How come turnout in the 2019 European Elections was up? Civil Society did it!

An article by Tony Venables

The Transeuropa Caravans project is a drop in the ocean but along with other transnational grass roots activities in the run-up to the 2019 elections to the European Parliament, it is part of a success story. Turnout increased for the first time in 20 years up to over the symbolic threshold of 50%, 6% more than at the 2014 elections, even reaching 61.4% in Germany, the source of so much of the grassroots activity and debate about another Europe. For the first time, there was a shared sense of political urgency despite what remain 28 different national elections but which were transformed by “Europe” as the most common issue with around 15% of the total amount of the vast scattering of topics covered (see report by the European Elections Monitoring Centre). For the first time, the elections painted a picture of a Europe which is a multicoloured hybrid of national differences and European aspirations but with significant black spots and in some cases advances by the extreme right- for example the Vlaams Belang which everyone thought moribund, in my own country, Belgium.

No one can seriously claim that it was the brilliance of the official campaigns which explain the increase in turnout. Analysis of the “Spitzenkandidaten” reform should show it had little impact, since lead candidates were not put forward by all the European political formations. The picture was confused and varied. Furthermore, the election did not materialise across the continent as forecast by President Macron and others as being about an existential choice between pro-European and Euro-sceptic forces, which might indeed have increased turnout. There were also national and regional differences rather than overall European political campaigns. For example, climate change and the success of the Greens emerged as a dominant theme in the Northern/Western regions but halted at the borders of the Southern/Eastern regions where there was no dominant theme. In many countries the official campaign was launched late in traditionally nationalistic style and hardly got off the ground. So why the increased turn out? Probably the reasons for the increase in turnout should be explained by analysing trends over time going back before the 2014 elections when the decline was at least halted.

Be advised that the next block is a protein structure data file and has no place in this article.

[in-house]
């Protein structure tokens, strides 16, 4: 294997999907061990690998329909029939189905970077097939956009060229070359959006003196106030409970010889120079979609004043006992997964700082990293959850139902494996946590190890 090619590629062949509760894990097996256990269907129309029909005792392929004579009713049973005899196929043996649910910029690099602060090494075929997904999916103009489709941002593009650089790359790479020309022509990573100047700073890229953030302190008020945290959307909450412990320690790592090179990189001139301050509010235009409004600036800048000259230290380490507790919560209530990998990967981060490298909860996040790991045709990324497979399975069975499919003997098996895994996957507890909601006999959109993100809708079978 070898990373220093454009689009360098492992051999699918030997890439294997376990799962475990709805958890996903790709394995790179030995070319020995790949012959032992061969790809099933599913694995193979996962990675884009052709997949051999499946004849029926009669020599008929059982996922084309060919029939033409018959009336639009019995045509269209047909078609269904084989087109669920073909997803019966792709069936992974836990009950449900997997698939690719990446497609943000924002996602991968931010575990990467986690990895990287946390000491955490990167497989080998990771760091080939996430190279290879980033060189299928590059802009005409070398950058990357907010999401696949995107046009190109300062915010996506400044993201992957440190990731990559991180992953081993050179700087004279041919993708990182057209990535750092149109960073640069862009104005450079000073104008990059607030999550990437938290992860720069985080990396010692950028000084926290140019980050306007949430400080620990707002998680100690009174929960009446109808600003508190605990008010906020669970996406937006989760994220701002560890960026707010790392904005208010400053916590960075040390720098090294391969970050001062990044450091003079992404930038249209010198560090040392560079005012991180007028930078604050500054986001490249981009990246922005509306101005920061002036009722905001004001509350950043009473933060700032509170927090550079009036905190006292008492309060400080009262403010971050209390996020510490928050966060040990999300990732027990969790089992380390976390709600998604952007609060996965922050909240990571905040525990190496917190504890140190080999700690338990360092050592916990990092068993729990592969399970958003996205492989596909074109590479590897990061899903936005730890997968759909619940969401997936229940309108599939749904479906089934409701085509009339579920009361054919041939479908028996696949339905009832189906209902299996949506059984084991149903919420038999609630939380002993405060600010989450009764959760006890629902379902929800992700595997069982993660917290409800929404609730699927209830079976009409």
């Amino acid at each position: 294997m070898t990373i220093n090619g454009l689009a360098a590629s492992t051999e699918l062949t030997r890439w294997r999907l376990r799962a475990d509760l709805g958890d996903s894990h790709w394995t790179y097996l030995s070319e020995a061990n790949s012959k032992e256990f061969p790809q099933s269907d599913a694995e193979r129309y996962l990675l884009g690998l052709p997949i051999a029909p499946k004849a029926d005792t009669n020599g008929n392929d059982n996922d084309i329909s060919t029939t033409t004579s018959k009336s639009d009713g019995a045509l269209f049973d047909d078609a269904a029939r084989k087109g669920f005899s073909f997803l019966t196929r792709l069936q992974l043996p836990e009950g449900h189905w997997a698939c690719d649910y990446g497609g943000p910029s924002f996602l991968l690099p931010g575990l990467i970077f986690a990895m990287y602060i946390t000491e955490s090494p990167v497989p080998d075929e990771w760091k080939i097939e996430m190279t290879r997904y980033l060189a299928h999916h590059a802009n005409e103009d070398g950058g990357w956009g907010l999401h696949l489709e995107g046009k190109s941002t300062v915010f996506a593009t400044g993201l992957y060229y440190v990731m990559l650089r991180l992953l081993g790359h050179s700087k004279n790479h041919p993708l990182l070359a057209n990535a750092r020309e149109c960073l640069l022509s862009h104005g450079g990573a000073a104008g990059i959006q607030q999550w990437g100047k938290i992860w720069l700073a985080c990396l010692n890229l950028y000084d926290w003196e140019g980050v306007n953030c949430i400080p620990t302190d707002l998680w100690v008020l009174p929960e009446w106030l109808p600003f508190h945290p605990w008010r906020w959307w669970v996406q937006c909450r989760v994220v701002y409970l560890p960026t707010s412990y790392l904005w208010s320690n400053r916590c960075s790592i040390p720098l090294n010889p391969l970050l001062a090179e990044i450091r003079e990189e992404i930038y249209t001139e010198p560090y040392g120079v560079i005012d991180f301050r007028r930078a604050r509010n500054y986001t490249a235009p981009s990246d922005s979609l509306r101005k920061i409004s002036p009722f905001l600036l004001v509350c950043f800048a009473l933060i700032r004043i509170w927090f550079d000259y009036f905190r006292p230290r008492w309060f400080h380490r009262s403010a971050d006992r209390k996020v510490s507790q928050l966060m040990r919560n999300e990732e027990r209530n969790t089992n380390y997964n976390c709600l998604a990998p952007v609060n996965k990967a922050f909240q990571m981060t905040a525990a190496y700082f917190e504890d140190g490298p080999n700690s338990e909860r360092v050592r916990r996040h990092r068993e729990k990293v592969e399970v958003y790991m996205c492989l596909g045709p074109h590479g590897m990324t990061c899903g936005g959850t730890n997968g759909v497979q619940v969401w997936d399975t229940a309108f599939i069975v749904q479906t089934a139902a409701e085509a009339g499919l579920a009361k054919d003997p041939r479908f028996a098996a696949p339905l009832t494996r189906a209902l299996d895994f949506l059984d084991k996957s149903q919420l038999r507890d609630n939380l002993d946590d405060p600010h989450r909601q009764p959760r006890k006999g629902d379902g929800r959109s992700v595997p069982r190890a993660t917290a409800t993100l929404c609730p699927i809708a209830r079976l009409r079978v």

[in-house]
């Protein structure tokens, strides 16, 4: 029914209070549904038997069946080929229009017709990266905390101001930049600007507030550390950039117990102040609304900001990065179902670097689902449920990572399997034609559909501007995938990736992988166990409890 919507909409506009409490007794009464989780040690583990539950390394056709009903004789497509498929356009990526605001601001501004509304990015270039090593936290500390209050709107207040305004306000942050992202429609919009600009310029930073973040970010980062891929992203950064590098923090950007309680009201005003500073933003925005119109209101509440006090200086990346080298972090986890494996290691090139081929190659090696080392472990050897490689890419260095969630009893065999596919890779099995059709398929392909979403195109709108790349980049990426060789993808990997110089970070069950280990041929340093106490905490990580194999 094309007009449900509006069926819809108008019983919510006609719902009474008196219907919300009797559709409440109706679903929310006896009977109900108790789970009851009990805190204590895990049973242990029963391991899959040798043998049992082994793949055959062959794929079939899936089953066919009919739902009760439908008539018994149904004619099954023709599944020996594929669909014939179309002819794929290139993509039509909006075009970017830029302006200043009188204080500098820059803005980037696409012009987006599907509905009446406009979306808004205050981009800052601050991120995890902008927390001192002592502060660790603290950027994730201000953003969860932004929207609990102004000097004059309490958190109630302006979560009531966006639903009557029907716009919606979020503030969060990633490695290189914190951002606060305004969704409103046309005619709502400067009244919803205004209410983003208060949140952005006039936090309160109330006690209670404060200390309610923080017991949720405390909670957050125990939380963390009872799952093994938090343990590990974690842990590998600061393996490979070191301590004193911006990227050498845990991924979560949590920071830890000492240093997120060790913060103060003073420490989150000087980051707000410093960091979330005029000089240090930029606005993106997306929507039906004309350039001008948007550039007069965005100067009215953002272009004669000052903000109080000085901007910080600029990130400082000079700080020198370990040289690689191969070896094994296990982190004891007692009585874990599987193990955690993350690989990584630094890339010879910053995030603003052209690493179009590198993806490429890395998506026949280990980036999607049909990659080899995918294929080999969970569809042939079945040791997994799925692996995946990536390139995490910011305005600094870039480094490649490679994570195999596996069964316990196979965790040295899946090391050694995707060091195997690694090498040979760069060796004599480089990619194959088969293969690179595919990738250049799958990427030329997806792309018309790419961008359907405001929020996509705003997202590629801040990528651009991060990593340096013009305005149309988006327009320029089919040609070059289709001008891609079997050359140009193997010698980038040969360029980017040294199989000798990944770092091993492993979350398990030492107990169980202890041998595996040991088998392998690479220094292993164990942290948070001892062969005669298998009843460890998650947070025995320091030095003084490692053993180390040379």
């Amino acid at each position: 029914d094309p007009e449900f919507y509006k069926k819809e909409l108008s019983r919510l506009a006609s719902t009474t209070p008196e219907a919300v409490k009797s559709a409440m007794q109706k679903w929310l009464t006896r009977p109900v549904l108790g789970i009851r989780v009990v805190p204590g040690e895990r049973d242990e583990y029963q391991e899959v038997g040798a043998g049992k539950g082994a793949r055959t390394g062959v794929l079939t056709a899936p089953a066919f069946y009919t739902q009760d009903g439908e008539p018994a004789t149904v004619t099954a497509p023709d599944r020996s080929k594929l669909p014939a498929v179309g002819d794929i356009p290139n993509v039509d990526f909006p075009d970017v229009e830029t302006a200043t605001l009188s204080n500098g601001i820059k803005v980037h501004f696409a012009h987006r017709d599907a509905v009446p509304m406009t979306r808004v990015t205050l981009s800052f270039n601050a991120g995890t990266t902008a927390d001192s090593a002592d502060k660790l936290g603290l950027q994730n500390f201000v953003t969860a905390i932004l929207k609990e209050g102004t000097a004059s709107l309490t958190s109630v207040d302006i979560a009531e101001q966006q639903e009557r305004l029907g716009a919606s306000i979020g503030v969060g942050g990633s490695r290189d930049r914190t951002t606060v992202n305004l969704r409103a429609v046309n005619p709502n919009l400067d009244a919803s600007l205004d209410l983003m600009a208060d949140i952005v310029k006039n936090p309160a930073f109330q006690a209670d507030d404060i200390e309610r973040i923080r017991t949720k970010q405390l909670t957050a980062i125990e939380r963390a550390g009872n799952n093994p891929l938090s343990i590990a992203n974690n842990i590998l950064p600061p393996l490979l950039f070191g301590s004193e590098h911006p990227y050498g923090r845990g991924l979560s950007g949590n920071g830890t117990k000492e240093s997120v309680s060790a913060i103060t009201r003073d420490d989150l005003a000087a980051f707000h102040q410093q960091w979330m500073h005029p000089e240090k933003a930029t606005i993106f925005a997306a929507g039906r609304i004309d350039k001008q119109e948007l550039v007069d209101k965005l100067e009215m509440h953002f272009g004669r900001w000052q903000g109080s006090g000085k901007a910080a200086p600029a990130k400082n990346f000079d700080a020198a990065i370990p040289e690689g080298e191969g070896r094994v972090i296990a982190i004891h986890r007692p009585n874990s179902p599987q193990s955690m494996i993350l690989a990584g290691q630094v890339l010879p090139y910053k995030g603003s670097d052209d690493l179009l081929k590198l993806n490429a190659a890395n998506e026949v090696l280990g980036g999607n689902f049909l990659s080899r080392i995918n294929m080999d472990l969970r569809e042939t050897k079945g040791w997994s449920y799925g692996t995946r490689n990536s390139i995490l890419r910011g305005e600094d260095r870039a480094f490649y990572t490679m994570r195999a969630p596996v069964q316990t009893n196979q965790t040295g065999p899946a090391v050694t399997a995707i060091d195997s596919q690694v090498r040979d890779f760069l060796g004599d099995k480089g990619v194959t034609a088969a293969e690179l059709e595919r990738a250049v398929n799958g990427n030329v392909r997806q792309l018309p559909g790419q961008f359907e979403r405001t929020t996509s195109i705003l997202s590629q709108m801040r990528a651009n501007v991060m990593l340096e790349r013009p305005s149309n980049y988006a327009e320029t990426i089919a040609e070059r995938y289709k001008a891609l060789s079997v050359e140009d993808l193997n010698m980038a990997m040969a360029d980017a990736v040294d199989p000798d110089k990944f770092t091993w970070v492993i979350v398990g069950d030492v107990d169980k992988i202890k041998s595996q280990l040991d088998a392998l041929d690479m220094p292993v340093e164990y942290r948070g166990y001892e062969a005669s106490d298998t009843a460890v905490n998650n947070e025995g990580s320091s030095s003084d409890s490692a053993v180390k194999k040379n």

A key factor was civil society mobilisation against a background of shifts in the fortunes of political parties and the emergence of new social movements campaigning for a different Europe.

A key factor was civil society mobilisation against a background of shifts in the fortunes of political parties and the emergence of new social movements campaigning for a different Europe; a reaction to a decade of crises over the economy, the Euro, migration and European shared values. A pull factor was an apparent offer in the European Parliament to make the European elections more European by introducing transnational lists for a proportion of seats – an offer quietly ditched by conservative proponents of the status quo. This did not deter the activists who pursued the transnational course regardless, making a significant contribution to the debate on Europe. The Commission and European Parliament surfed this wave supporting projects like Transeuropa Caravans which along with many others criss-crossed Europe in the run-up to the European elections. The EU communicators realised that the campaign “This time I’m voting” would not work just by top down messages and that they needed an alliance with civil society. Against a background of new emerging political forces and a more critical mass of petitions, citizens’ initiatives, street demonstrations for Europe, the climate school strikes and a new interest in participatory decision-making, the mobilisation of civil society was on a scale not seen before any previous European election.

transeuropa caravans
Street actions of the Baltic route – photo by Luca Michele Piscitelli

There has been extensive commentary on the results of the European elections and discussions with the EU Institutions and European think tanks. The transnational role of civil society and social movements has been largely ignored. Surprise, surprise! Instead, the increase in turnout has been put down to growing knowledge of Europe as a result of the decade of crises, a more hostile international climate and the lessons of Brexit (even though that has not yet come about and the UK participated in the elections). 

According to the latest Eurobarometer survey, 71% of people do see themselves as European citizens and opinion polls also show that support for membership of the EU is at a record high. Even the extreme right has learned from Brexit and on the whole shifted its emphasis from withdrawal from the EU and the euro towards creating a blocking minority and dismantling the EU from within.

Such geopolitical factors may well be a motivation for some to go out and vote, but what is really needed first to increase turnout is to make the connection between peoples’ everyday lives and Europe, which is still seen as a too distant entity called “Brussels”. This connection can only be made by grassroots citizen participation, the mediation and involvement of civil society. Some lessons about how to bridge the gap between peoples’ daily life and the EU based on the Transeuropa Caravans project will be suggested in a follow-up article in the next few days.

In the meantime, it should be stressed that the EU has a debt towards civil society for the relative success of the European elections which it would do well to acknowledge and build on, not just every five years but on a more permanent basis.

The last route of Transeuropa Caravans, the Mediterranean, will start on the 20th October 2019. 

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